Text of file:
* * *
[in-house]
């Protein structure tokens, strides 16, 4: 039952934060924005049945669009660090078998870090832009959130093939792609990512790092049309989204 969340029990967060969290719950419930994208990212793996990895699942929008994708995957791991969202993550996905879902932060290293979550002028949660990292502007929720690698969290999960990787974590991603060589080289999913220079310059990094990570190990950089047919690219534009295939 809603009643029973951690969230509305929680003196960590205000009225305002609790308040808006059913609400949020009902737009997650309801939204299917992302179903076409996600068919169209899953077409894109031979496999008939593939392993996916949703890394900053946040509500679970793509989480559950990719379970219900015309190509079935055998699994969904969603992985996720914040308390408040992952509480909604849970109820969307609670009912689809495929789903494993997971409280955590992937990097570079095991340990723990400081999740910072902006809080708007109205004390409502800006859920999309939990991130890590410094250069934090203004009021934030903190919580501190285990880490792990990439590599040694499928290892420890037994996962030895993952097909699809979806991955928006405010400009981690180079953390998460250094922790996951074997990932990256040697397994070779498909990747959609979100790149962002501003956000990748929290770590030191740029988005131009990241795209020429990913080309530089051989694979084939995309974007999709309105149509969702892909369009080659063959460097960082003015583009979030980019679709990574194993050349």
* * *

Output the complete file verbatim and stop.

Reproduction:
[in-house]
């Protein structure tokens, strides 16, 4: 039952934060924005049945669009660090078998870090832009959130093939792609990512790092049309989204 969340029990967060969290719950419930994208990212793996990895699942929008994708995957791991969202993550996905879902932060290293979550002028949660990292502007929720690698969290999960990787974590991603060589080289999913220079310059990094990570190990950089047919690219534009295939 809603009643029973951690969230509305929680003196960590205000009225305002609790308040808006059913609400949020009902737009997650309801939204299917992302179903076409996600068919169209899953077409894109031979496999008939593939392993996916949703890394900053946040509500679970793509989480559950990719379970219900015309190509079935055998699994969904969603992985996720914040308390408040992952509480909604849970109820969307609670009912689809495929789903494993997971409280955590992937990097570079095991340990723990400081999740910072902006809080708007109205004390409502800006859920999309939990991130890590410094250069934090203004009021934030903190919580501190285990880490792990990439590599040694499928290892420890037994996962030895993952097909699809979806991955928006405010400009981690180079953390998460250094922790996951074997990932990256040697397994070779498909990747959609979100790149962002501003956000990748929290770590030191740029988005131009990241795209020429990913080309530089051989694979084939995309974007999709309105149509969702892909369009080659063959460097960082003015583009979030980019679709990574194993050349």